Man charged in overnight feast at Ky. supermarket
MOUNT WASHINGTON, Ky.
Authorities in Kentucky have charged a man who officers say had an overnight feast in a closed supermarket outside Louisville.
The manager of a ValuMarket says he found 57 empty whipped-cream cans in the garbage when he arrived Monday morning. WAVE-TV in Louisville reported 30-year-old Trevor Runyon was charged after he was found in the ceiling of the store.
Surveillance video from the store showed that Runyon cooked and ate six steaks, washed them down with beer and then topped off his meal with shrimp and birthday cake.
Police say Runyon slipped into the store and hid while employees closed it for the night.
Bullitt County Detention Center records show Runyon is from Shepherdsville, Ky. It wasn’t clear whether he has an attorney.
Stinky corpse flower blooms again at Ohio State
A large rainforest plant known as a corpse flower because of its awful smell has bloomed again at an Ohio State University greenhouse, and there’s more excitement because another corpse flower there is expected to open soon, a spokeswoman said.
A 6-foot titan arum, nicknamed Woody after Buckeyes football coach Woody Hayes, opened Tuesday to reveal its bold, reddish-purple color and release its rotting-flesh smell a little over two years after it first flowered.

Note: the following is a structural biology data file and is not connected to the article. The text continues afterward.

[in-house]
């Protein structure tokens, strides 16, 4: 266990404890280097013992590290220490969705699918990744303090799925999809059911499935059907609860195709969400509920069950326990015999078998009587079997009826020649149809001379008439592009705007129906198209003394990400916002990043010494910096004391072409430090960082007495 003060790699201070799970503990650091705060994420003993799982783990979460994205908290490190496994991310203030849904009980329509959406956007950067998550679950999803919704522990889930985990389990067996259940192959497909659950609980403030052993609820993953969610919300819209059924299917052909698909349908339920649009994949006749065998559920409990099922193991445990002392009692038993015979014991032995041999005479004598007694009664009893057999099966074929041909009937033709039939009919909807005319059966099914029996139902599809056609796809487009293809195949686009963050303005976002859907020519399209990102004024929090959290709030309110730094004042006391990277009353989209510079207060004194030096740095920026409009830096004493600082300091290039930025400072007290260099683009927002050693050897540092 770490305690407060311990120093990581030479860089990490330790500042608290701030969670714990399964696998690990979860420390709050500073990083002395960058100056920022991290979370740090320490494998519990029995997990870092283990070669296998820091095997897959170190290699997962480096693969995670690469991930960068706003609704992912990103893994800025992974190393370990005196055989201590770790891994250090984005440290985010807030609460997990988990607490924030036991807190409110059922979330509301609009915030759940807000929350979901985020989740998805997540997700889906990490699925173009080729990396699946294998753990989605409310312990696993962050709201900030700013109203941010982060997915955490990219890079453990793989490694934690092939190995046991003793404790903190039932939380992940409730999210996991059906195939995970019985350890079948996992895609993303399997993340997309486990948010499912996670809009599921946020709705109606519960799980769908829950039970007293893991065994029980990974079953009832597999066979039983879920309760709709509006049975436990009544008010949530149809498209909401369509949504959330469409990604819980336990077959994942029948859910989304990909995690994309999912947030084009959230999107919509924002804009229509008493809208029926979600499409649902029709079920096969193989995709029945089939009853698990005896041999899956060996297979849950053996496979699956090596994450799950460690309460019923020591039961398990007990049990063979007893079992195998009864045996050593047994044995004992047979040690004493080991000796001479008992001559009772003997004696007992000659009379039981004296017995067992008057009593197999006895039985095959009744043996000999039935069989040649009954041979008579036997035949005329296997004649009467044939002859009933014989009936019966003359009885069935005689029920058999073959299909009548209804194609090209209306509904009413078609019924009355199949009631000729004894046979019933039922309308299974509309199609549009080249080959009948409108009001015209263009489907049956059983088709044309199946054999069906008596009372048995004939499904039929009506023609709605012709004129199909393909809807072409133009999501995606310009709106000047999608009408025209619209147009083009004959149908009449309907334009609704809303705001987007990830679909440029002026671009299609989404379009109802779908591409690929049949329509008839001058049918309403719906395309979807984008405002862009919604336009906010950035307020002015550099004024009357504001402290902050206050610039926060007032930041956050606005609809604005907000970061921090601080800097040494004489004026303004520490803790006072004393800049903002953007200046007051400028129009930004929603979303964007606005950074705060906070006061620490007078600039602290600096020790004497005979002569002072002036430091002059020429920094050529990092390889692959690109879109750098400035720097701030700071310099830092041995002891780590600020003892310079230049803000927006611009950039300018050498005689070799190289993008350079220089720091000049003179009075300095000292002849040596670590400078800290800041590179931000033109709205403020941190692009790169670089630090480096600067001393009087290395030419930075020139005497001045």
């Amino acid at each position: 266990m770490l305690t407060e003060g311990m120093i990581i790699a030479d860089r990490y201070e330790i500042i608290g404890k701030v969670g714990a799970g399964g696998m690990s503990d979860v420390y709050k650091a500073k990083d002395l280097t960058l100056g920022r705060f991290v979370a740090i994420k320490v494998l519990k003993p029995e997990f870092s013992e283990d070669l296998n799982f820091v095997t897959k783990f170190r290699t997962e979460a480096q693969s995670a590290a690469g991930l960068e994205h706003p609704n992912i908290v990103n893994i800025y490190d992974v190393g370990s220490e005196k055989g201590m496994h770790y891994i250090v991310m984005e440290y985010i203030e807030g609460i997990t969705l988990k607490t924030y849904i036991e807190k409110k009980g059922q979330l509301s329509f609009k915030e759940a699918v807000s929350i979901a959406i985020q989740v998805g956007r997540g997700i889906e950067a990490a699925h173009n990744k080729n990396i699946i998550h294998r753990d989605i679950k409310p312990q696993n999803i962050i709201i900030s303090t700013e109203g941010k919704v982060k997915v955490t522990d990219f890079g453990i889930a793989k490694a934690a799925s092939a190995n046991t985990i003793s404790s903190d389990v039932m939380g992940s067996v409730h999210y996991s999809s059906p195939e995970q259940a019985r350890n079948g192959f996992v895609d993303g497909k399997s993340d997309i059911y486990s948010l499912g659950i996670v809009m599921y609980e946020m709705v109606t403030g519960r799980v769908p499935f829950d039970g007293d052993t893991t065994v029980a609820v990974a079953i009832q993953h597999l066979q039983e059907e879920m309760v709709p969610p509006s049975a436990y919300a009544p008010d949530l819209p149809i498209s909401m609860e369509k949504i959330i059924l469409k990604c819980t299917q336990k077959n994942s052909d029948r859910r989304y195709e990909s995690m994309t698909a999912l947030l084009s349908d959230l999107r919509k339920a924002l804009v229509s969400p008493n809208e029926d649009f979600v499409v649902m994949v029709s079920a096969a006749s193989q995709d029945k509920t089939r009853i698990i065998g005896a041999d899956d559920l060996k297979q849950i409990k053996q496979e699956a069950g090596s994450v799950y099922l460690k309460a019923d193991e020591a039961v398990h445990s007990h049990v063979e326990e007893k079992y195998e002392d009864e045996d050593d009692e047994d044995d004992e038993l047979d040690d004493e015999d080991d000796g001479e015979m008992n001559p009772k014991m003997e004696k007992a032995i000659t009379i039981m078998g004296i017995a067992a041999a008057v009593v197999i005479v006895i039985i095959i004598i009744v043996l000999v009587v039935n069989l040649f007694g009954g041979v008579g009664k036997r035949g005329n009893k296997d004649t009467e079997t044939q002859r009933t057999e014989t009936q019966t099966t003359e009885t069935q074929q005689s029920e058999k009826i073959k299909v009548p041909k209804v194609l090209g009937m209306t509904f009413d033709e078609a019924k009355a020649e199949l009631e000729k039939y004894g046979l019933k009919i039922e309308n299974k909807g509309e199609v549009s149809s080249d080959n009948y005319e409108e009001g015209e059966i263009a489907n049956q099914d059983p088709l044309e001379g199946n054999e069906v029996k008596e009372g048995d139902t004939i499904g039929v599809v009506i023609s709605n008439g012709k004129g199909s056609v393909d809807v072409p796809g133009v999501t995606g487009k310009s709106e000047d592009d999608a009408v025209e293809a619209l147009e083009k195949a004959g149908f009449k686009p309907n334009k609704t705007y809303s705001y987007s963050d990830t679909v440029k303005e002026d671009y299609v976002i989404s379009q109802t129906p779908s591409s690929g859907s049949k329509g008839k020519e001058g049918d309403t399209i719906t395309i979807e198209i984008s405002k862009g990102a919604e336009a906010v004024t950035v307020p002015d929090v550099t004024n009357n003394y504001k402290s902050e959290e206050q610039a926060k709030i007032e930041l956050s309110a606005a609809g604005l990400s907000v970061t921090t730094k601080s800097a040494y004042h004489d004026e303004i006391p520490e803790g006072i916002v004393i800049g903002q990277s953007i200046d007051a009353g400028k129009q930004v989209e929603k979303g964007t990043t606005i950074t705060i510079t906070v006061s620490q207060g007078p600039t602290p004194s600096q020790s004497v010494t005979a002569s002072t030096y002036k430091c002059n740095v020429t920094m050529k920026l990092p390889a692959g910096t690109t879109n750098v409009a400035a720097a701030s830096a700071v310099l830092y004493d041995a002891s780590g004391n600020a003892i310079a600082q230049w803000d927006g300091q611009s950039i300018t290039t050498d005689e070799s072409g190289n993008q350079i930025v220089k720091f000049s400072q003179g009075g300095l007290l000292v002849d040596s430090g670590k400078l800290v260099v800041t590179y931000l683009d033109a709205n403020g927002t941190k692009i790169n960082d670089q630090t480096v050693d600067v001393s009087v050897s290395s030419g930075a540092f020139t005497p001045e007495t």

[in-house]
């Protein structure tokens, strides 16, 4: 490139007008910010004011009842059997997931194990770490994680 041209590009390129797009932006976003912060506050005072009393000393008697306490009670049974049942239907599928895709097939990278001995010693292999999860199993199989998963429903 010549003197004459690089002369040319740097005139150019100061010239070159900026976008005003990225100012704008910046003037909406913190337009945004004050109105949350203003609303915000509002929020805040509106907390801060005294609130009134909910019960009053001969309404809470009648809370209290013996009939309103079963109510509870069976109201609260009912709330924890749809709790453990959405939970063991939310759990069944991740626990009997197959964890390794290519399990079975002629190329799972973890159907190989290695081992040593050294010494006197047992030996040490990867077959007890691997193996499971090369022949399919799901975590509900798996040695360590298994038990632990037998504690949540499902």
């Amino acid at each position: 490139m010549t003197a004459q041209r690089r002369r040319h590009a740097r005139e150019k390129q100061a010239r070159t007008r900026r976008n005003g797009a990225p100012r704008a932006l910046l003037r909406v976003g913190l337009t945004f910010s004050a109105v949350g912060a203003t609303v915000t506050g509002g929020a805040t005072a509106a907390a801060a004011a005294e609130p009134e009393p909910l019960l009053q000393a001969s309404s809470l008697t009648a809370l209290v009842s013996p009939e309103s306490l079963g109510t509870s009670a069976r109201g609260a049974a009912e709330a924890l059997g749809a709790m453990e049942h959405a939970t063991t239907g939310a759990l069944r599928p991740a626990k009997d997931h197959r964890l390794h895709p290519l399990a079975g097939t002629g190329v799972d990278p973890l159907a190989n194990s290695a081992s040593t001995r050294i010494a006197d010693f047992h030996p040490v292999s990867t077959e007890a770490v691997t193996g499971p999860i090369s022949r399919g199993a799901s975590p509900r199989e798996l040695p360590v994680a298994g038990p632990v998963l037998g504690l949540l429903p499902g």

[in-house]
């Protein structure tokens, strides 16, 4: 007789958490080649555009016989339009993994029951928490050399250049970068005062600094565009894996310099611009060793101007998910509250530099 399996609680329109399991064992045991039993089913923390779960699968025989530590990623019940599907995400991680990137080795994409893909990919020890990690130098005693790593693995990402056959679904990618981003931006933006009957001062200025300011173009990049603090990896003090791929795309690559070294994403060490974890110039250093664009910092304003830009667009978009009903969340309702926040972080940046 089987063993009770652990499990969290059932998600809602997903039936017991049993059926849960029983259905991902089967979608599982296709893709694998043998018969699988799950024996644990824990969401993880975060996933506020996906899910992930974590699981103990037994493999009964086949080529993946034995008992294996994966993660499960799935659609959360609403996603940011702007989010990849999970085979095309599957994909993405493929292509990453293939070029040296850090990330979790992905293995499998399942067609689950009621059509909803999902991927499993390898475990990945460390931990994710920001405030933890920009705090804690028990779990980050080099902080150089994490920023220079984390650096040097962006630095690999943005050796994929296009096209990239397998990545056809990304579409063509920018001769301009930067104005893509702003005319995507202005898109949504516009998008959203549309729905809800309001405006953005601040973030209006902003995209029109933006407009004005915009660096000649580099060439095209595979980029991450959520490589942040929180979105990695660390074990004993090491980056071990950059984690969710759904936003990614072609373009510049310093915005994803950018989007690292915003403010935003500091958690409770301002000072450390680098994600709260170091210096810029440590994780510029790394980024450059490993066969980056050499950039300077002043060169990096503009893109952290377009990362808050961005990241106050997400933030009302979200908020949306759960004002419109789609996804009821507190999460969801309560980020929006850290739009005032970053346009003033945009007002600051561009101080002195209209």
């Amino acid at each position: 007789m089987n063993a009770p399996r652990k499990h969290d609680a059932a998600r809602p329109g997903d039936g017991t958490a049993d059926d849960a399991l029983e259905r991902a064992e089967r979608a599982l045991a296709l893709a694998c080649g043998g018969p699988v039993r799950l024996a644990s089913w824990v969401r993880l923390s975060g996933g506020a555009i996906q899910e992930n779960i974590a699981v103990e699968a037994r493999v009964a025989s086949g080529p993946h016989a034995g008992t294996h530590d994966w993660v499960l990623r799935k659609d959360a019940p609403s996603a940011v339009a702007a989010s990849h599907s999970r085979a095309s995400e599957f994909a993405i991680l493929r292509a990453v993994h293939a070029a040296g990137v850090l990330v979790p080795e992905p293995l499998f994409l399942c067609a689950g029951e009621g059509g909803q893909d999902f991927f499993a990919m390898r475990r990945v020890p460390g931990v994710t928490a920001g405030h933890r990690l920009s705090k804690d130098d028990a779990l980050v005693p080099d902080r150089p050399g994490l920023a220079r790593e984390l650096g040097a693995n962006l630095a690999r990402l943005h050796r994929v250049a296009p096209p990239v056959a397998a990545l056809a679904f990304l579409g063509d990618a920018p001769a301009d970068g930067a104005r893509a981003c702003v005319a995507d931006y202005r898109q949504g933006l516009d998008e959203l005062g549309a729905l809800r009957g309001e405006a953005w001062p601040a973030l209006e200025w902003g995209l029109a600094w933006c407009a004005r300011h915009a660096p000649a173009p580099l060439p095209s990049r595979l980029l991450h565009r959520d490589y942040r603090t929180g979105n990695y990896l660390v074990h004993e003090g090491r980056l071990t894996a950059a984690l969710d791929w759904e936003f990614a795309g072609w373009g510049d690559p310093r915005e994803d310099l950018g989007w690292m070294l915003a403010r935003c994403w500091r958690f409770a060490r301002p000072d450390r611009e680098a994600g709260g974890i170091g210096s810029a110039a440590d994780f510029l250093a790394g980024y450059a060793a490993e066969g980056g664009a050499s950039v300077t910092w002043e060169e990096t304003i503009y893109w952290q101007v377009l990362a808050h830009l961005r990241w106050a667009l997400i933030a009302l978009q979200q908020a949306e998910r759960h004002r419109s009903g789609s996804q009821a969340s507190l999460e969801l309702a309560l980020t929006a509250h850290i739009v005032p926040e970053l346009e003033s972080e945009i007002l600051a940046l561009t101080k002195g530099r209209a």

A second corpse flower opened briefly at the greenhouse last May, and a third is expected to open for the first time in seven to 10 days, spokeswoman Sandi Rutkowski said.
The greenhouse extends visiting hours during such blooms, but people who want to catch a peek or a whiff have to do so quickly because the rare blooms sometimes last only a day or less.
Graffiti photos on Facebook send Utah tagger to jail
SALT LAKE CITY
A Utah tagger who was so proud of his graffiti that he posted photos of his artwork on Facebook has been arrested after police sent him a friend request through a fake online profile.
Police say 20-year-old Matthew Todakonzie of North Salt Lake posted more than 150 photos on a private Facebook page titled “graffiti.” He agreed to share them online with an undercover detective who tracked down dozens that carried the unique tag, “HOKES.”
North Salt Lake Police Sgt. Mitch Gwilliam told the Deseret News most taggers are very proud of what they do and want to be recognized for their work to a certain extent.
Todakonzie’s recognition landed him in the Davis County Jail for investigation of several counts of criminal-mischief graffiti and criminal trespass.